For a multibillion-dollar public-works project called the Alaskan Way Viaduct Replacement, this city brought in a digging machine touted as the largest deployed anywhere: a 7,000-ton behemoth nicknamed "Bertha."
The megamachine's job was to create a 1.7-mile-long tunnel that would allow the state transit authority to reroute a section of Washington State Road 99 underground to replace a 61-year-old traffic-choked viaduct that authorities say is seismically unsafe and must be replaced.
But Bertha has been stuck since early December when the tunnel-boring machine hit an 8-inch diameter, ¾-inch thick steel well-casing after only 1,000 feet of drilling, threatening both a delay in the $3.1 billion project's completion and a multimillion-dollar cost increase.
Now, Bertha's operator and the state transit authority are sparring over the cost of repairs. And the repair work itself is the subject of a lawsuit—with defendants' responses due later this month—from a local watchdog group calling for an additional environmental study.
"Of course I'm concerned that the project is not moving forward," Seattle Mayor Ed Murray said this month. "People are frustrated."
Bertha—longer than a football field and assembled at a cost of $80 million— arrived in April 2013 to a lavish rollout, a Twitter feed (@BerthadigsSR99) and a downtown museum built around a miniature replica.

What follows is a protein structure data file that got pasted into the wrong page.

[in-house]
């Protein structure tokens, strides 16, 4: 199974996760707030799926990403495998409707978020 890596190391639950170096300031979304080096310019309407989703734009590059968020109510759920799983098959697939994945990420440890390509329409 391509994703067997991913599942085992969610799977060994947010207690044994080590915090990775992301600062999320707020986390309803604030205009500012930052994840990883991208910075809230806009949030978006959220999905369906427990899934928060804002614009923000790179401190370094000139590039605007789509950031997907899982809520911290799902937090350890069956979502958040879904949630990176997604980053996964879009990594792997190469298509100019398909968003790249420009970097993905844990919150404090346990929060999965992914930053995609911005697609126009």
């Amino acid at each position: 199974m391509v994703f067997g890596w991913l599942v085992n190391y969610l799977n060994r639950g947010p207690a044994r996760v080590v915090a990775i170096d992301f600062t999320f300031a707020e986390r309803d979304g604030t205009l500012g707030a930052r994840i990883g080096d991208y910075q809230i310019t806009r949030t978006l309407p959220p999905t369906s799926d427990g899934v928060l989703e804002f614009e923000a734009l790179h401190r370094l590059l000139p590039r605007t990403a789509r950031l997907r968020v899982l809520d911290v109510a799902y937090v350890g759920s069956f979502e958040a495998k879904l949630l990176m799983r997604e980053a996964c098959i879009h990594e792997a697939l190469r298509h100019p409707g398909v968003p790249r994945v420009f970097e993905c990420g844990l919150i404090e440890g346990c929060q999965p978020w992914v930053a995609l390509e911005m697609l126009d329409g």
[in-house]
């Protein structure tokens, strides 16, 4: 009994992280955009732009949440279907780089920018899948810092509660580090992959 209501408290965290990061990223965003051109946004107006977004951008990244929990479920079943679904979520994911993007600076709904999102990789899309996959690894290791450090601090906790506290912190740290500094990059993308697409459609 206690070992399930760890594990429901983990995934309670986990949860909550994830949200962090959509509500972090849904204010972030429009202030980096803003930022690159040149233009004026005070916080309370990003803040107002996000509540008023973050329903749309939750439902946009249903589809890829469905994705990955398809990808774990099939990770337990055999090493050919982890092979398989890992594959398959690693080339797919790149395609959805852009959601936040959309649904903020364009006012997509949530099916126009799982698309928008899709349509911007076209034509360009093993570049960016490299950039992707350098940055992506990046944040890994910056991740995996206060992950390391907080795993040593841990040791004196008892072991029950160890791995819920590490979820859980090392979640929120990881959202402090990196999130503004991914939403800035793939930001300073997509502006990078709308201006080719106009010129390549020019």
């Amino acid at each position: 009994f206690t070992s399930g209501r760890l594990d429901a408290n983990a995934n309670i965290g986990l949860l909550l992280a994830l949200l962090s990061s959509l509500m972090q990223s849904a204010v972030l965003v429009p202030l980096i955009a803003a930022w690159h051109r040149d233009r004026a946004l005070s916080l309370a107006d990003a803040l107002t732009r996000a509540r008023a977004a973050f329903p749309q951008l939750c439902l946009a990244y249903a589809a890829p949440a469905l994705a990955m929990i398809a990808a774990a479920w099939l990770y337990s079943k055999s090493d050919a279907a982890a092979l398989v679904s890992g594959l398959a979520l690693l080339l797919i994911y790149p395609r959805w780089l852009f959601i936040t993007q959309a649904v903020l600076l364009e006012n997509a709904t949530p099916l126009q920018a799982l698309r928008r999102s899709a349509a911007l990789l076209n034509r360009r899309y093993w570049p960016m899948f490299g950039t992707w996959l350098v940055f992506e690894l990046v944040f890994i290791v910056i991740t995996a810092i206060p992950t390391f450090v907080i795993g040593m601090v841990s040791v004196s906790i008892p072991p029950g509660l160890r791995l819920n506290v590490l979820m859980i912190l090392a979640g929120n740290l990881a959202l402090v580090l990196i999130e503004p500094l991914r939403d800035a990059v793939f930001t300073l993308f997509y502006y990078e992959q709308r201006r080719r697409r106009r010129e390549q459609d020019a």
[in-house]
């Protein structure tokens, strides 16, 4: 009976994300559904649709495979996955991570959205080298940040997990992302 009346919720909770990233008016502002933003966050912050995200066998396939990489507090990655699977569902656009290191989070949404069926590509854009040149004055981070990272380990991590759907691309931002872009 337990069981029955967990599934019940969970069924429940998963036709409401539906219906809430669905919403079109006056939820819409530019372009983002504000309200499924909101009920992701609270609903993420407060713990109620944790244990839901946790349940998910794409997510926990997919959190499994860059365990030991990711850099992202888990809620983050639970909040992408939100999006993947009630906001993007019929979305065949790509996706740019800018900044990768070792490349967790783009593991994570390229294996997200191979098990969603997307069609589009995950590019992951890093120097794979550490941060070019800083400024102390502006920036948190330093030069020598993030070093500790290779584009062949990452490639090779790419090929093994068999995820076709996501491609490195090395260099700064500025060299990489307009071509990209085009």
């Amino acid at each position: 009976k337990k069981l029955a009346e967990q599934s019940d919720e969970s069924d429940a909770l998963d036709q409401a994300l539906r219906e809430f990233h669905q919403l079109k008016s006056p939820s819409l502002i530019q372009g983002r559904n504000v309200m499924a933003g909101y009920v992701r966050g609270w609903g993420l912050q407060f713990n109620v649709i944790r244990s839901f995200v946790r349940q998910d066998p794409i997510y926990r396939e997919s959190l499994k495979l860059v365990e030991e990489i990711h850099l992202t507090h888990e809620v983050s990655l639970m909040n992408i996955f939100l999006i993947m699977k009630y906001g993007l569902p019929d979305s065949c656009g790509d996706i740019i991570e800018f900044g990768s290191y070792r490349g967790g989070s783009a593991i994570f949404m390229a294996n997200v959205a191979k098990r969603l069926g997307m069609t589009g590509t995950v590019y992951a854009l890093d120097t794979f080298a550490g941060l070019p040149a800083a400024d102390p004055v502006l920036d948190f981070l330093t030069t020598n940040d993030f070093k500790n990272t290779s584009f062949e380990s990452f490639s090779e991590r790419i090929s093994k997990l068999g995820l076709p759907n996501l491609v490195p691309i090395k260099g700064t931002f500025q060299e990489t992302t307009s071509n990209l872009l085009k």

While the public-relations campaign has helped with transparency, the turn of events could make the machine a symbol of the latest in big regional infrastructure projects—like Boston's overbudget and often-delayed Big Dig, which included replacing the city's central artery with an underground highway—to be beset by cost overruns, completion delays and yearslong headaches for commuters.
Seattle and the Washington State Department of Transportation had spent 10 years hammering out the roadway's redesign, which is being paid for with a mixture of new gasoline taxes, tolls and federal and state funds.
The contractor operating Bertha, Seattle Tunnel Partners, or STP, began digging this past week a rescue tunnel to start a monthslong effort to extract and repair the machine's front "cutterhead." But tunneling won't resume before March 2015, the contractor has told WSDOT.
"I'm apprehensive and skeptical," said Todd Trepanier, a WSDOT official monitoring the project's timetable. "I'll feel better when I see actual dirt moving."